A very wise friend of mine once told me his definition of experienced: Having made all the mistakes possible.

    I don't know, I keep finding new ways to do this.
     
  14. preeb

    preeb Poster Extraordinaire Vendor Member

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    LOLOLOLOLOL !!!!!!!!!!!!!!
    This is turning to be a very funny thread... Please stop before you make me make a mistake here...
     
  15. MikeMurray

    MikeMurray Tele-Holic

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    Well man at least you can think you're getting there! Optimism will help ;)
     
  16. cpeters01

    cpeters01 Tele-Meister

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    Making mistakes is just preparing you to be able to answer someones question on this forum with the tag line "please don't ask me how I know this..."
     
  17. SixShooter

    SixShooter Friend of Leo's

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    I'm going to take a different approach with my advice. Joel, you didn't say whether or not you have any woodworking or guitar modification experience. I think it would be wrong of us to give you the idea that you could build a beautiful guitar from scratch without having any woodworking experince. When I decided many years ago to get into woodworking I started out slowly. I started building shop furniture and jigs such as a workbench, router table, etc. and gradually worked my way up to nicer projects. I'd hate for you to go out and spend $600 (easy to do!) on wood and parts only to end up with something disappointing. If you have no experience start with smaller projects. Rehab an old guitar by installing new electronics. refinish an old inexpensive guitar or buy a new unfinished body for a guitar you own and learn how to paint it. At some point in the future all of these skills will come together and you will be able to competently build a guitar from scratch.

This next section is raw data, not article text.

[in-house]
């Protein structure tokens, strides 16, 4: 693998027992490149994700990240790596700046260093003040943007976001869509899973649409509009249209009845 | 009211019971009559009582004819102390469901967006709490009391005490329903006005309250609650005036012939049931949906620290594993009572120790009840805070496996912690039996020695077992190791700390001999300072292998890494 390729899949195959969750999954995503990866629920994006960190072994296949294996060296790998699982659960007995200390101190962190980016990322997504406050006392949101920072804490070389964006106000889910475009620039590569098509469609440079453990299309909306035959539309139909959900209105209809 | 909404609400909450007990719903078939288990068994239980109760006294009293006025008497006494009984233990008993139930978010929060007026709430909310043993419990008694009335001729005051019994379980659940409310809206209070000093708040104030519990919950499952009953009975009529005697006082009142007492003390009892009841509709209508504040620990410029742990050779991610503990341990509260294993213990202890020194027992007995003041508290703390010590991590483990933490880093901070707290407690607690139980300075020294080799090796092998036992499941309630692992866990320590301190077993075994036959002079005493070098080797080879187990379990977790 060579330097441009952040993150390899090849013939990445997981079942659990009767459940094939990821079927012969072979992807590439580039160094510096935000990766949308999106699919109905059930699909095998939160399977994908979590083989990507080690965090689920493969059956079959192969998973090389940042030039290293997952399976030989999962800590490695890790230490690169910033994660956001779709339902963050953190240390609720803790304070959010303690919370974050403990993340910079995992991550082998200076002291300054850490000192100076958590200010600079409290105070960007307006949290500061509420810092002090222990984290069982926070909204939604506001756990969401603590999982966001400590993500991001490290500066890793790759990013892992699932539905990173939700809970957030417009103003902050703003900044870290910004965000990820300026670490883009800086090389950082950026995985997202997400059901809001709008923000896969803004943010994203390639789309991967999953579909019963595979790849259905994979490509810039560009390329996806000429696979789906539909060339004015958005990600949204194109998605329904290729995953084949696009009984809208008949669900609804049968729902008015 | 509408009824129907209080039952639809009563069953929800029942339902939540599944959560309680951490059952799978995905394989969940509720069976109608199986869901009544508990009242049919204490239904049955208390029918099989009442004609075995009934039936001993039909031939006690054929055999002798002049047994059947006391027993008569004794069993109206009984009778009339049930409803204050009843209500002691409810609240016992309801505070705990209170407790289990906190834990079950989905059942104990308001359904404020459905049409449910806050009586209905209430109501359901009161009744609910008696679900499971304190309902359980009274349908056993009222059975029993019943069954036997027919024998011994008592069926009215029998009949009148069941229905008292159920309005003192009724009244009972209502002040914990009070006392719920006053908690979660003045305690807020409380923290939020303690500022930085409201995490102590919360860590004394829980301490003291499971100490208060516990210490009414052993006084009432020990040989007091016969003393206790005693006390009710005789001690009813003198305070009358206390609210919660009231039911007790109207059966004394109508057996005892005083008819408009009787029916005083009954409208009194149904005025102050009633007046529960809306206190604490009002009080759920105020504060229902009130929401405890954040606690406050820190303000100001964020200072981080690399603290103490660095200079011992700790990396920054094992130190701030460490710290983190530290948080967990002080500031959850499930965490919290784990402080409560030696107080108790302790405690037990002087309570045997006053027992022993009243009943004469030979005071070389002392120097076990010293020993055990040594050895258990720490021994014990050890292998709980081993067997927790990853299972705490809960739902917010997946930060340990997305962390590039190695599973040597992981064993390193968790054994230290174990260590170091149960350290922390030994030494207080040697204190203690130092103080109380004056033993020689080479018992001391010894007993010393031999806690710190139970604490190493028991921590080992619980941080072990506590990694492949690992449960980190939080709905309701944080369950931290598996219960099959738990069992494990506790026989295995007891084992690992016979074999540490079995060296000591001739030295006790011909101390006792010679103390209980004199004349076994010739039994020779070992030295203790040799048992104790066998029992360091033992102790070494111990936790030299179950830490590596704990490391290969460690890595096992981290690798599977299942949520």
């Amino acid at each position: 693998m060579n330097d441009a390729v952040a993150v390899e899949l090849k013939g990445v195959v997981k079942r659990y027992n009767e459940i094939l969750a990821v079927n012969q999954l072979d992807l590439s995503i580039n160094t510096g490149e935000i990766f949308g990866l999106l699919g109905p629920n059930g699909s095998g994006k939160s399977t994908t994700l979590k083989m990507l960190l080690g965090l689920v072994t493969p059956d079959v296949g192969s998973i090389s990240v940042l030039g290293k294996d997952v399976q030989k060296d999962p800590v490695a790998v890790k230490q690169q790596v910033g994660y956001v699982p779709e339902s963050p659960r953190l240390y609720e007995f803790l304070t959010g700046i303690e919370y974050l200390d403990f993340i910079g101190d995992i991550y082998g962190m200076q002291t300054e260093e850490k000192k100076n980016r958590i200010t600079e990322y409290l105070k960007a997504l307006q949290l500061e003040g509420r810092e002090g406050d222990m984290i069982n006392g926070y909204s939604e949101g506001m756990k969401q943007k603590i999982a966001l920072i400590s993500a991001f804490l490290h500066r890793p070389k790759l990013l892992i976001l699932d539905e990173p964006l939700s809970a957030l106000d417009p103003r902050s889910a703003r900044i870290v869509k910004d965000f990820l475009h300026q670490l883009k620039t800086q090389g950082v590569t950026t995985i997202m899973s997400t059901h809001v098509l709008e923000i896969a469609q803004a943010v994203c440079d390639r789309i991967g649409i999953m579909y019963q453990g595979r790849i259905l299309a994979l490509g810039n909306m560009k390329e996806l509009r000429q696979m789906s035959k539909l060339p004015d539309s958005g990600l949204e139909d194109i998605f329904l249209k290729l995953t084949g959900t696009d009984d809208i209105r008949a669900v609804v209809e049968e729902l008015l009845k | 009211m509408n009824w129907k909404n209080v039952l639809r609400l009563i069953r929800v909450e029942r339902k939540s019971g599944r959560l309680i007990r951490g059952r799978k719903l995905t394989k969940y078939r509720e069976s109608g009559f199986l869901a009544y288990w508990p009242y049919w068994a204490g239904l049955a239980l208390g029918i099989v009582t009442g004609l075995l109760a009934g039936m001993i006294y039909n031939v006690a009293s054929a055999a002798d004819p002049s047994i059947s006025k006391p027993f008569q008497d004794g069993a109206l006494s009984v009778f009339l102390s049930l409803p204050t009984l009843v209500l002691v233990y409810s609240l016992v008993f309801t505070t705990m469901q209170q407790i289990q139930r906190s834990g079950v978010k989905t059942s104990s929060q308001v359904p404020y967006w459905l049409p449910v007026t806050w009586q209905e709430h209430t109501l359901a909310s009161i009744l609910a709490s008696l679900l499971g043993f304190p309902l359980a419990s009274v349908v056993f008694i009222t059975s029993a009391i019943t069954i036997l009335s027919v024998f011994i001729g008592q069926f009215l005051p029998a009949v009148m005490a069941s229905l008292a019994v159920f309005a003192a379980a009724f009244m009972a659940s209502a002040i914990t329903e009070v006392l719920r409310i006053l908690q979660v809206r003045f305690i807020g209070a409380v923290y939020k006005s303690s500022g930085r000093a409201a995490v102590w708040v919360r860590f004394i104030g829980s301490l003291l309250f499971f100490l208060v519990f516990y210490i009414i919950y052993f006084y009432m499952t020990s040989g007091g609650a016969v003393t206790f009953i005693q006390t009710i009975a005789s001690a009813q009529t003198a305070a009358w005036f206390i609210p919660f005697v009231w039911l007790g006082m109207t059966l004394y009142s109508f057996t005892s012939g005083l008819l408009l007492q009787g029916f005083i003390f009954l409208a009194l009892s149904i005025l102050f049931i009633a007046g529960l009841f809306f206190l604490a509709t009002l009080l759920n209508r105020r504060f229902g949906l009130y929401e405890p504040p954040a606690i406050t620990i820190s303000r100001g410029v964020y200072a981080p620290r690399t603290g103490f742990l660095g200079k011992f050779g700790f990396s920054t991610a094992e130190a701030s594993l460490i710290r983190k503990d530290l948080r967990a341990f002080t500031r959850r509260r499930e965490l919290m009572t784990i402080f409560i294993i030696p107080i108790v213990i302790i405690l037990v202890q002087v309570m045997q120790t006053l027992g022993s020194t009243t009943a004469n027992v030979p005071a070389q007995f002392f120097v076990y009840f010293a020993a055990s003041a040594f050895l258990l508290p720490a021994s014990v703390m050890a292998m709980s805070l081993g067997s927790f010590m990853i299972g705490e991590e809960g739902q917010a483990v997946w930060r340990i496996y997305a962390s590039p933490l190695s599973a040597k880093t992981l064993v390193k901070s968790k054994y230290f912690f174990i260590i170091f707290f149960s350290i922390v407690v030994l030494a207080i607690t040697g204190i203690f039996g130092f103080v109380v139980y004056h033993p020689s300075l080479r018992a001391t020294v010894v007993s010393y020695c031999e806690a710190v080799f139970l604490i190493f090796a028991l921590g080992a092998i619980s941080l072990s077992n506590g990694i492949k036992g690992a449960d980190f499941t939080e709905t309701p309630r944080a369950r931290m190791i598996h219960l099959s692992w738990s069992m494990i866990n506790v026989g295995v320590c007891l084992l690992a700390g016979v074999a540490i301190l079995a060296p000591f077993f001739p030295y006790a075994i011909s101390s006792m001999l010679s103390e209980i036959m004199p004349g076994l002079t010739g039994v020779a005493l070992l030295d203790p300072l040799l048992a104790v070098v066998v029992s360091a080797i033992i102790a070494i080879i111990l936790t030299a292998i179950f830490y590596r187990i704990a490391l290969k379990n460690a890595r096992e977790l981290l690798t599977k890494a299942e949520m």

18. Armo

    Armo Tele-Holic

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    My new tele is black and chrome. That way you can't see the filler were I had tear out cos I rushed. What the hell, I don't mind. (But I won't do that again.)
     
  19. Colt W. Knight

    Colt W. Knight Doctor of Teleocity Ad Free Member

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    Rushing with a router is a very, very bad idea.
     
  20. treadwm

    treadwm Tele-Meister

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    Joel,

    Just plan ahead, research well, practice on scrap when you can and go for it. I built a 2x4 tele just to practice the procedure of building. The next body I made out of nice pine for a friend. He seems tickled to death with it and can't find any of the numerous boo-boos I thought I'd made. Sometimes we're our own worse critic of our work.